Facebook To Prohibit Companies From Serving Behaviorally Targeted Ads To Minors

Facebook plans to prohibit companies from targeting ads to minors based on their web and app activity, as well as their expressed interests. Instead, the company will restrict targeting categories for users under 18 to age, gender and location.

The new restrictions, which will apply across Facebook.com, Instagram and Messenger, will take effect in several weeks, the company said on Tuesday.

Facebook added that made the move after hearing from advocates that young users “may not be equipped” to decide whether to opt-out of interest-based advertising.

“We agree ... which is why we’re taking a more precautionary approach in how advertisers can reach young people with ads,” the company stated. 

Josh Golin, executive director of the advocacy group Fairplay (formerly Campaign for a Commercial-Free Childhood), says Facebook's move appears to be a good step, but adds that more information is needed.

“These changes are long overdue and we're glad that Facebook is finally listening to advocates,” he says.

But he adds: “We still want to see how it rolls out, and we want to see the details.”

He also says the group would like the Federal Trade Commission to review the planned changes, given Facebook's “really terrible record” with young users.

Golin's group has previously criticized Facebook on a variety of fronts. In 2018, the group sought an FTC investigation of Facebook's Messenger Kids -- a messaging app for young children -- alleging that it didn't comply with a federal privacy law requiring website operators to obtain parental consent before collecting personal data from children under the age of 13. (Facebook requires parents to give permission before children use Messenger Kids. But Fairplay and other groups claimed the company doesn't adequately verify that the people giving permission are actually the users' parents.)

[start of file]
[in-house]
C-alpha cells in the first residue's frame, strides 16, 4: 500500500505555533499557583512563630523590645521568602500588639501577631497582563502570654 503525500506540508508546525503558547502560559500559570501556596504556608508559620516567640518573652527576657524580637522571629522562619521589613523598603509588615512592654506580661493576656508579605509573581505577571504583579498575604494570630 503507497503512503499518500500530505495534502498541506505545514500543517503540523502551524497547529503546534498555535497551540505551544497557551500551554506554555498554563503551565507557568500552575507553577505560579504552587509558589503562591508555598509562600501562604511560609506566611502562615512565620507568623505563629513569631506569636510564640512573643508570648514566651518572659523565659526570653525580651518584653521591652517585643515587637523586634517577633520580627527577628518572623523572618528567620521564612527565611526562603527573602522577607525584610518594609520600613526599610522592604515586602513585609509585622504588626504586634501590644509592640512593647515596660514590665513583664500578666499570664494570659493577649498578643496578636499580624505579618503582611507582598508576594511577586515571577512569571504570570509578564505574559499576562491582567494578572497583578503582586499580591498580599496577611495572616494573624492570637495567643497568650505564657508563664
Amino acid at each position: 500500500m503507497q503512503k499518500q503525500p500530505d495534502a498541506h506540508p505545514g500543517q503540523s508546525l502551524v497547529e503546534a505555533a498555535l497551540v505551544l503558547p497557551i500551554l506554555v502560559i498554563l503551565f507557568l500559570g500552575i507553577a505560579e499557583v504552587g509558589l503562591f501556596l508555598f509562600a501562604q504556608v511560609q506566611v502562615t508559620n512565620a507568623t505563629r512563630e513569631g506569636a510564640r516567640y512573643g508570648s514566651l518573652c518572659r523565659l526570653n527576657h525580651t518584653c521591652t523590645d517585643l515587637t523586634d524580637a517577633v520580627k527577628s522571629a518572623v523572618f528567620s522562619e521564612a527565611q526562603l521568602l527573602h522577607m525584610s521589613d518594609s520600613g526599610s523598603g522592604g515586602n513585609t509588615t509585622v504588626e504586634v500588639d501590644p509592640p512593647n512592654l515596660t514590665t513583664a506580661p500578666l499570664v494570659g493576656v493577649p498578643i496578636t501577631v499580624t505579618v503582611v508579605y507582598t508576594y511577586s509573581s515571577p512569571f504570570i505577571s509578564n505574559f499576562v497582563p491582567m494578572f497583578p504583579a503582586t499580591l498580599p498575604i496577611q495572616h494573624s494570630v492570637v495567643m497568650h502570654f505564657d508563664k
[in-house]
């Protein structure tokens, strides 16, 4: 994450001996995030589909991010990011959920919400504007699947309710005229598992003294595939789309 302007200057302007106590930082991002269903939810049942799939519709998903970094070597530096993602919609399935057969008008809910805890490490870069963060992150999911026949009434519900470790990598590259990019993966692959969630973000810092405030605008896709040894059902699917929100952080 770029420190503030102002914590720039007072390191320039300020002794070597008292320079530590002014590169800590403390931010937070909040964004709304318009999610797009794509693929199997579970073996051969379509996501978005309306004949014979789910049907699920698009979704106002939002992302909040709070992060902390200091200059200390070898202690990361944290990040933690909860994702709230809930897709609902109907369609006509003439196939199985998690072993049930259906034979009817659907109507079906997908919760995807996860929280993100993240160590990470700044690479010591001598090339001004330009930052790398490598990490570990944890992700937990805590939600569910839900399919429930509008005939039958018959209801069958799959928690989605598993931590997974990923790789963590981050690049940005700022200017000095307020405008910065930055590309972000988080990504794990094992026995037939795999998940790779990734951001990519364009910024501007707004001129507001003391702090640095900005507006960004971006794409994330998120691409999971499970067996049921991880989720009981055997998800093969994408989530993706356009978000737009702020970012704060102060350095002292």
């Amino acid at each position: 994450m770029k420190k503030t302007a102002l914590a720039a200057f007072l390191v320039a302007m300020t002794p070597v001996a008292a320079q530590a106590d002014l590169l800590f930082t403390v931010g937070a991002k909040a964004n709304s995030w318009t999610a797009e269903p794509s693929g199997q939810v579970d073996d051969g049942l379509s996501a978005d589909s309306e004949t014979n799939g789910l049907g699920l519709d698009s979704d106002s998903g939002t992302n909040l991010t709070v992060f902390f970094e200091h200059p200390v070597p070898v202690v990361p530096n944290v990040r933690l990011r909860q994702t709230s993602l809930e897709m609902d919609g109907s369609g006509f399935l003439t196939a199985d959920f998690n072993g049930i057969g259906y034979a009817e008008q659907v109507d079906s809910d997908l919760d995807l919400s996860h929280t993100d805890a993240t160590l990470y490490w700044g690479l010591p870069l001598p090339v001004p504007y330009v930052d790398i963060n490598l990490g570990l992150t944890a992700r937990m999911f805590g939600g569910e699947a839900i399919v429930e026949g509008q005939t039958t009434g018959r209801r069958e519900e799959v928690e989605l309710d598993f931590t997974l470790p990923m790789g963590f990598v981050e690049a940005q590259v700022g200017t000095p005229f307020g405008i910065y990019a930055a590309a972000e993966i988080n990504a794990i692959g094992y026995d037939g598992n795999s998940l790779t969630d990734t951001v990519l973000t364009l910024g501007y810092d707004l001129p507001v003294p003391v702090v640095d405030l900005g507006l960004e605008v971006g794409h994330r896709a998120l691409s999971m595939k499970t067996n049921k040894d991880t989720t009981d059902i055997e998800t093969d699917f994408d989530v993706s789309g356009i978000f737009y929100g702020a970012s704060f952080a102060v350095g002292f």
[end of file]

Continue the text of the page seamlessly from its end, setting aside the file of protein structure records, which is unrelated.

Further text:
The following year, the group sought a separate FTC investigation into Facebook after a report surfaced that the company tricked children into running up their parents' credit card charges while playing games.

Facebook also said on Tuesday that it will revise Instagram by giving new users under 16 “private” accounts by default.

“Historically, we asked young people to choose between a public account or a private account when they signed up for Instagram, but our recent research showed that they appreciate a more private experience,” the company stated.

The social networking platform plans to reach out to young users who already have a public account and tout the benefits of changing the setting to private.

Earlier this year, Facebook came under fire over a controversial plan to create a version of Instagram for users under the age of 13.

Advocates, state attorneys general and lawmakers have expressed concerns over that plan for a variety of reasons, including the belief that Instagram's focus on appearances is harmful to young children.

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